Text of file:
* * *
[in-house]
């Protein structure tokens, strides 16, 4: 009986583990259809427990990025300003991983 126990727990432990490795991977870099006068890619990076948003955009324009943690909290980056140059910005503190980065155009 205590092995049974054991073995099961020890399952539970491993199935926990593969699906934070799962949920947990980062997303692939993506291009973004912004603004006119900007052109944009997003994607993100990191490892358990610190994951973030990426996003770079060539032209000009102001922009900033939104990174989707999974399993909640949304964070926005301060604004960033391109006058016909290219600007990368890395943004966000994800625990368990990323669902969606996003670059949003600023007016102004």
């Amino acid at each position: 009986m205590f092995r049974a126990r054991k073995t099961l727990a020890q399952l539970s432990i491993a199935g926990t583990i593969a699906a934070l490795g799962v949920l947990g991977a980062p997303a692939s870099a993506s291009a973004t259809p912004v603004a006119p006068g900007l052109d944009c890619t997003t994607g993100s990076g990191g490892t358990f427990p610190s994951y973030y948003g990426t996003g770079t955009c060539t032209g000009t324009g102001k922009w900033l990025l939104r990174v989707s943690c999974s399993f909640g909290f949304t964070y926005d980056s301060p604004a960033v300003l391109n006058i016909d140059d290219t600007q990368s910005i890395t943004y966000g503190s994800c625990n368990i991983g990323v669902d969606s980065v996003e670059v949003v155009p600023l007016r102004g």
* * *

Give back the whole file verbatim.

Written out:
[in-house]
């Protein structure tokens, strides 16, 4: 009986583990259809427990990025300003991983 126990727990432990490795991977870099006068890619990076948003955009324009943690909290980056140059910005503190980065155009 205590092995049974054991073995099961020890399952539970491993199935926990593969699906934070799962949920947990980062997303692939993506291009973004912004603004006119900007052109944009997003994607993100990191490892358990610190994951973030990426996003770079060539032209000009102001922009900033939104990174989707999974399993909640949304964070926005301060604004960033391109006058016909290219600007990368890395943004966000994800625990368990990323669902969606996003670059949003600023007016102004």
């Amino acid at each position: 009986m205590f092995r049974a126990r054991k073995t099961l727990a020890q399952l539970s432990i491993a199935g926990t583990i593969a699906a934070l490795g799962v949920l947990g991977a980062p997303a692939s870099a993506s291009a973004t259809p912004v603004a006119p006068g900007l052109d944009c890619t997003t994607g993100s990076g990191g490892t358990f427990p610190s994951y973030y948003g990426t996003g770079t955009c060539t032209g000009t324009g102001k922009w900033l990025l939104r990174v989707s943690c999974s399993f909640g909290f949304t964070y926005d980056s301060p604004a960033v300003l391109n006058i016909d140059d290219t600007q990368s910005i890395t943004y966000g503190s994800c625990n368990i991983g990323v669902d969606s980065v996003e670059v949003v155009p600023l007016r102004g």